New York chef Amanda Cohen on chefs and PR. Quote unquote:
Snobbery is replacing knowledge. Bits of PR have been repeated, picked up, re-used, and recycled so many times that diners, chefs, and reporters are starting to think they’re true. I'm constantly being asked where I “source” my produce. What does that even mean? I get my vegetables from the exact same place almost every other chef in the city gets them: in a box, off a truck.

Ever alert to bovine threats, David Thompson warns us of dangerous cows:
The plane was flying over the Irish Sea when a fire alarm sounded from where the 390 cows were being kept, reports the Sunday People. After the plane landed, technicians inspected the plane, but found no evidence of any smoke. Instead, they concluded that the alarm was set off by the cows.

As David says, “If they learn how to make fire, we’re buggered.” And as always at his blog, the comments are smart and amusing.

NBR journalist Rob Hosking reviews a biography of Harold Macmillan and a collection of literary essays by James Wood. Quote unquote:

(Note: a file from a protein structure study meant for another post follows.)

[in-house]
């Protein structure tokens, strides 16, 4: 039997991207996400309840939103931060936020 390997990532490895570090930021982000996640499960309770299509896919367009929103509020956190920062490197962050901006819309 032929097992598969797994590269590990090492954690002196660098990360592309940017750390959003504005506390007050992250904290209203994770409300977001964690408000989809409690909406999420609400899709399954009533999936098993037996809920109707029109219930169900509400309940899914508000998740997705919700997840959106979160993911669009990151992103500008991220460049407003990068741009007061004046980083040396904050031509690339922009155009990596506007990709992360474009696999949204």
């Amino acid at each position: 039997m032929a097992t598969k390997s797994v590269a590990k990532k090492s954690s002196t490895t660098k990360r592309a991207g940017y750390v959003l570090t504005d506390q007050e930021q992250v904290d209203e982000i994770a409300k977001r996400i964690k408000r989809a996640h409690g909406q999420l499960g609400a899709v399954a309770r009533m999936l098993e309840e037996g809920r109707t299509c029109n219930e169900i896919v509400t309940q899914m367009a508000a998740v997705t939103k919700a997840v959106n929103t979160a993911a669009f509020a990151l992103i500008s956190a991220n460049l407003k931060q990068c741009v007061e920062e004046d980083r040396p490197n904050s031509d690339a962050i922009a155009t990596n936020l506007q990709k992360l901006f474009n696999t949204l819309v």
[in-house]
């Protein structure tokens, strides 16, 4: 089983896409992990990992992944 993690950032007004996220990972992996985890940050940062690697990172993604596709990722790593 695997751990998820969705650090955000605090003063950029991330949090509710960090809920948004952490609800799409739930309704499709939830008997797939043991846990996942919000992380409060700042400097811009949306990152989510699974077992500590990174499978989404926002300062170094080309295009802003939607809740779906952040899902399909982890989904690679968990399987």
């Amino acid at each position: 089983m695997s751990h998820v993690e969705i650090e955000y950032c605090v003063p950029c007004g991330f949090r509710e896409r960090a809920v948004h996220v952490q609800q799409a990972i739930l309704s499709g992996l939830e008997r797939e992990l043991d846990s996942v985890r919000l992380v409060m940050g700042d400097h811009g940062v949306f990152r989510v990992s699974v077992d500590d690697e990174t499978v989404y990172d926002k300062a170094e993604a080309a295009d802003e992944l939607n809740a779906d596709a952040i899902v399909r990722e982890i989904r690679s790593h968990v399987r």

On Orwell, though, he rightly identifies the real terror at the heart of 1984: it is not the torture room or the rats, but the “abolition of interiority”. A society in which we have no interior world in and of ourselves – no privacy, in other words – is the truest and most subtle of tyrannies. This is true totalitarianism. Never was a sex scene so important to a novel than in 1984 – no, not even in D H Laurence’s florid offerings.The thought-provoking aspect of this insight for today's reader, though is this: the social media whirl now means many of us are in the process of voluntarily abandoning the sacredness of this interiority, and what does this mean for our own psychological and spiritual wellbeing? Wood doesn't explore this thought, but it is one which sent this reader, anyway, down a few mental byways I am yet to feel I can report back on.